The Incumbent RepublicanWRAL immediately outed Loftis as enthusiastically attending Trump's nullify-the-election/insurrection on January 6th, but he said he absolutely, positively didn't enter the Capitol building (though he was close enough to catch teargas in the face). He bused with other fiery hot patriots to D.C., and on the bus back home he posted this on Facebook:
“I got gassed three times and was at the entrance when they breached the door. I spoke to many service members, and we all agreed that we didn’t want to be there, but we had no other choice. They don’t get it that they work for us. And I mean that in a respectful way.” (Source: Gaston Gazette)
A 30-year Army veteran with combat experience, Loftis served two short terms -- separated by years -- as a Gaston County Commissioner. He last held office in 2012. He could never gain a second consecutive term. Last time he tried, he got beaten in the primary. He also tried twice to win the NCH109 seat but couldn't get through either the 2004 or the 2012 primary. Doesn't seem very popular in Gaston County. So how did he get appointed? He was the pick of the Gaston County Republican Executive Committee, "after considering the nomination of three individuals and through two rounds of voting" (Gaston.NC.gop). Any more detail than that will take snitches inside (but I strongly suspect that old friends and relatives of the deceased Dana Bumgardner were not happy with the Loftis appointment ... see below).
He was a very public Trumpist in Gaston County before he ever thought of storming the Capitol. Somehow Loftis got to be chair of the board of directors of CaroMont Health Inc., a very large regional hospital chain, and was forced to resign in 2020 when his Facebook re-posts of COVID-19 conspiracy theories got into the public bloodstream, along with his calling Gov. Cooper a tyrant for that initial stay-at-home order. The Gaston Gazette says he got himself reappointed to the board of Caro-Mont and is still serving, but CaroMont's website does not list him
When Donnie Loftis was presented in the House chamber on the Monday evening of November 1st, all the Democrats in the chamber walked out rather than attend his swearing in.
The Loftis Challengers (so far)Twitter account defines her with stark gender norms -- "Mom. Wife. Candidate for NC House 109" -- but she's no country mouse -- more country club. She posed with House Speaker Tim Moore when she served a year as a house legislative aide, and I am betting she's banking on the family legacy. [Apologies! Just realized that I left unsaid the obvious thing: Lauren is the former rep's daughter.]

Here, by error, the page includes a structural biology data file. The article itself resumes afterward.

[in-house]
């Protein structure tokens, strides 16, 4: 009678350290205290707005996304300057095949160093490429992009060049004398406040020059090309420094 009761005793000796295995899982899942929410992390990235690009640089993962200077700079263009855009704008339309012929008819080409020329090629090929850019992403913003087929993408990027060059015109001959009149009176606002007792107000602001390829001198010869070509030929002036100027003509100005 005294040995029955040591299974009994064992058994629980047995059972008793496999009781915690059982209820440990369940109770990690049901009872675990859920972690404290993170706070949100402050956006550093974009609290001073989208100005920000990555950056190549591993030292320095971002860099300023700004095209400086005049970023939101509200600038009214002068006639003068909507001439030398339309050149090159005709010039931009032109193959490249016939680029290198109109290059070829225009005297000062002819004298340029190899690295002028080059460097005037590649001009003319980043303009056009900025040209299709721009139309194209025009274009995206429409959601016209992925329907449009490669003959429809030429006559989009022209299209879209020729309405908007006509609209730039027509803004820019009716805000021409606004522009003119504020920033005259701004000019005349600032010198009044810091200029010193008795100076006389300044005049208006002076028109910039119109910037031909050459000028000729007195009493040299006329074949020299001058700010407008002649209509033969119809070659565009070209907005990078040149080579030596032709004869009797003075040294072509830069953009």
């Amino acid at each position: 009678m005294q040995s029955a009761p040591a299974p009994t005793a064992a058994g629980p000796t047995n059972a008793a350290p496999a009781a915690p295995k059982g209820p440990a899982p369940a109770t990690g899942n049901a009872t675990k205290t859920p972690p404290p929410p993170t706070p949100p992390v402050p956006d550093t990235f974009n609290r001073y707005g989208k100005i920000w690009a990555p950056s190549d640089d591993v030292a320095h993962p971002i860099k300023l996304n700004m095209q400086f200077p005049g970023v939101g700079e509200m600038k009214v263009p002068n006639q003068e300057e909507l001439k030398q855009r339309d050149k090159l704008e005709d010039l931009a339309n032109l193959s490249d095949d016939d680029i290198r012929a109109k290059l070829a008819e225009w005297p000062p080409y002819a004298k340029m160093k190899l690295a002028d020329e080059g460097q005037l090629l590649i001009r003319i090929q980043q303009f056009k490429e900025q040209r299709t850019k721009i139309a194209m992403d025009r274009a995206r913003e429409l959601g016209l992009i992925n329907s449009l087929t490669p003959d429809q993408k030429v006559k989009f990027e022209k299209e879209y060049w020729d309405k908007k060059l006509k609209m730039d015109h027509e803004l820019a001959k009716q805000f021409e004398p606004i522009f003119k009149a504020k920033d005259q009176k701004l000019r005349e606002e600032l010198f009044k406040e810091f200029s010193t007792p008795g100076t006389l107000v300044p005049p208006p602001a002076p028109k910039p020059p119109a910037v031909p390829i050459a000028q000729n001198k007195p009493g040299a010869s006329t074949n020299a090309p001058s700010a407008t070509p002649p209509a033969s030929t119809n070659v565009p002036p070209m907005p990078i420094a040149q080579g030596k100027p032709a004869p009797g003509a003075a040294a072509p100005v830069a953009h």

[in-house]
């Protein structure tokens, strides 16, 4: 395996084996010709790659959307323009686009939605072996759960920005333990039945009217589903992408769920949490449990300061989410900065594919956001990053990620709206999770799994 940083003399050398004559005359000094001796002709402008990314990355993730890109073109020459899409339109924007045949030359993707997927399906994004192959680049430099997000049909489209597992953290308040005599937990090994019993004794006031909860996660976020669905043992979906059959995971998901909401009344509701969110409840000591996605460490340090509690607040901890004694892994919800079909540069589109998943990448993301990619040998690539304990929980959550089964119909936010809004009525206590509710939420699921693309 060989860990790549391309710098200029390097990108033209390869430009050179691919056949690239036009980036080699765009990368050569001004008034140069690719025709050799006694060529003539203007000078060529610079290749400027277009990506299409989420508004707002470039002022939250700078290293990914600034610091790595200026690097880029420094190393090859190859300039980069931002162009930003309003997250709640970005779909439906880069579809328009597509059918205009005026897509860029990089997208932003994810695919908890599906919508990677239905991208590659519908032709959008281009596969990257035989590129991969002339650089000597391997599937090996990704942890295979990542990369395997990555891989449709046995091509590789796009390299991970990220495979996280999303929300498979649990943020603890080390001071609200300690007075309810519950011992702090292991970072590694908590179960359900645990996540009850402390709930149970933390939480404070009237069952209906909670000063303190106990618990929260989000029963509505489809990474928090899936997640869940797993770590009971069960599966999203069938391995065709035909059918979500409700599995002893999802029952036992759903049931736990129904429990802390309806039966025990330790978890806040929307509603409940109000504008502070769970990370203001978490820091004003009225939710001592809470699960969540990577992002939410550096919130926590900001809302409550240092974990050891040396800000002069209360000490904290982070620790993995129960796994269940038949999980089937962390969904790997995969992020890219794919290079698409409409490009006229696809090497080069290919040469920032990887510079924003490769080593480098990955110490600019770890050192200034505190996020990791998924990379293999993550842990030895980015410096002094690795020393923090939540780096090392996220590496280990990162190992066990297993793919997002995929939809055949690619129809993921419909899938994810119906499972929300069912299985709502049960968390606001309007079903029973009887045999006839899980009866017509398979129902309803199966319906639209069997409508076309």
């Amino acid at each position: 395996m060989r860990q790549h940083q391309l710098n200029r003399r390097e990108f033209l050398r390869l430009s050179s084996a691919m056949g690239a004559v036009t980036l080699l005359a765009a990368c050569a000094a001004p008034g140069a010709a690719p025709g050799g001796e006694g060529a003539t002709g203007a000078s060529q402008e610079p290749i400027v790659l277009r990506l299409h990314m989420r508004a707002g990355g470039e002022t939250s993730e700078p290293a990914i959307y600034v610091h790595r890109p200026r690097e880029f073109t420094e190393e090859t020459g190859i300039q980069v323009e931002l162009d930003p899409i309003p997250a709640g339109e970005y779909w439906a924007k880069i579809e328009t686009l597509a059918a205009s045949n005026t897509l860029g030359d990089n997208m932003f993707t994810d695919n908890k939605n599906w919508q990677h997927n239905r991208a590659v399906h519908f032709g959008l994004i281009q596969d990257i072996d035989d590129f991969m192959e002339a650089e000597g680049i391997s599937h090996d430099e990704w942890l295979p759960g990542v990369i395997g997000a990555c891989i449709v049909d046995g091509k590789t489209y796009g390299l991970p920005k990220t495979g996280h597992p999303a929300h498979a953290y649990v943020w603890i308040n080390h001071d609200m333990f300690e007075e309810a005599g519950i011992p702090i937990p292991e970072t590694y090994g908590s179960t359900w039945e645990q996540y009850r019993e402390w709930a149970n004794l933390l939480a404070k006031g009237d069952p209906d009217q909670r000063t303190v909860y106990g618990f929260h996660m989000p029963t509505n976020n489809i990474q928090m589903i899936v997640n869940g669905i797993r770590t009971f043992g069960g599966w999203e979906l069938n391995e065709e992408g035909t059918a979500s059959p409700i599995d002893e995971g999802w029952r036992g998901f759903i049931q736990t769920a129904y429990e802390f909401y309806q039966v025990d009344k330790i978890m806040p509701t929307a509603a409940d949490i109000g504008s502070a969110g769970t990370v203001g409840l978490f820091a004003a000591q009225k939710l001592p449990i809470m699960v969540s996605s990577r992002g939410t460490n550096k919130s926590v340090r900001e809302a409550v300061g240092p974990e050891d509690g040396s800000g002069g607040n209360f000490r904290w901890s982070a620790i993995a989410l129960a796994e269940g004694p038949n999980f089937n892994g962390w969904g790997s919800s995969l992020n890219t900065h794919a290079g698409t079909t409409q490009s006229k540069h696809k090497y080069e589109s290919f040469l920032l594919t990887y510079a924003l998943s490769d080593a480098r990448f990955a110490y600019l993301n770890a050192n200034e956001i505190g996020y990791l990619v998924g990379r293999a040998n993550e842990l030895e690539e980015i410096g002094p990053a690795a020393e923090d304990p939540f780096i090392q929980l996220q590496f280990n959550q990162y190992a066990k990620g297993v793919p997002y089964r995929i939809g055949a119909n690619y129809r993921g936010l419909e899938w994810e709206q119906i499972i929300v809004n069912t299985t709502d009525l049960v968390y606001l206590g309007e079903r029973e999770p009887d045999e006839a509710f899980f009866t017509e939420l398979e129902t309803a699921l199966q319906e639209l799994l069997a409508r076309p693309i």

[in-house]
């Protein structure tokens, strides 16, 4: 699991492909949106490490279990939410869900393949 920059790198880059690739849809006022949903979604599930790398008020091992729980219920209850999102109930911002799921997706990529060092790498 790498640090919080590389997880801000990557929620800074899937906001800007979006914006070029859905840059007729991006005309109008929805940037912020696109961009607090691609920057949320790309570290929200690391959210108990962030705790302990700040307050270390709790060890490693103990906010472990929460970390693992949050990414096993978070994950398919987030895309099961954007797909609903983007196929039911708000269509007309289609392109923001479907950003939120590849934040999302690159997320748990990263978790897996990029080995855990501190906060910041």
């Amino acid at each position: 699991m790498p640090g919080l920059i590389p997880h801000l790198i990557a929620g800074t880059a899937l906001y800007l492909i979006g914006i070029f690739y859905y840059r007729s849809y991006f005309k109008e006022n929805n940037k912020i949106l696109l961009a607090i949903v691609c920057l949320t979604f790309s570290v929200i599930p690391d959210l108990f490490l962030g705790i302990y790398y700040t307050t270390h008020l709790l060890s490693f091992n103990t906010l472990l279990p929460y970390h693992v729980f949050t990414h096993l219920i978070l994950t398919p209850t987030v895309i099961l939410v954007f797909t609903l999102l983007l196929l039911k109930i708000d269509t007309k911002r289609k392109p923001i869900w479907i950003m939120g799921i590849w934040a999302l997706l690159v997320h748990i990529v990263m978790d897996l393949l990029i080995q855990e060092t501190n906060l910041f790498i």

Bumgardner has left virtually no trace on social media except for the Twitter feed and a very thin Facebook page.
But her filing statement ain't so attractive:
"The message coming from the citizens of Gaston County to the Far-Left Democrats is clear. Stop indoctrinating our children in schools. Stop tearing down statues of our Founding Fathers. Stop overtaxing our families. Stop hating America."
Jesus. Stop being so goddamn unoriginal, Lauren.
That's the same bullying posture that all the Trump soldiers now ape. How is she different from Loftis? She looks better and maybe just missed the bus.
“This campaign will be about accountability and getting government working again," Worley said in a Nov. 23 release stating his plans to run. "As we come out of the pandemic, we have seen too many systems in government fail. We need to get state government working again. We need a focus on citizen service – not mandates and extended executive emergency powers.
“Government at every level is failing the average citizen and average family,” Worley said.
Compared to Loftis and Bumgardner Currens, that's soft soap. No grabbing for the easiest divisive one-liners. No apparent instinct for bullying. Sure, there's the "no COVID mandate" boilerplate, but it's under- rather than overstated.
"Maybe I didn’t have the political courage to say, ‘Yeah, we need to move it,’ although I probably knew then," Worley said....
Now  he says it’s time to move the monument.
"So I’m thinking well, how would a Jewish person feel if they had to look at a swastika? Maybe Black Americans feel the same way looking at this monument to the Confederacy and what was a symbol of hate to that population," he said.
Worley, a retired state trooper and former mayor of Cramerton, says his conviction came from not only the current national upheaval over race but from talks with local Black people who say the symbolism makes them skeptical about the justice system.
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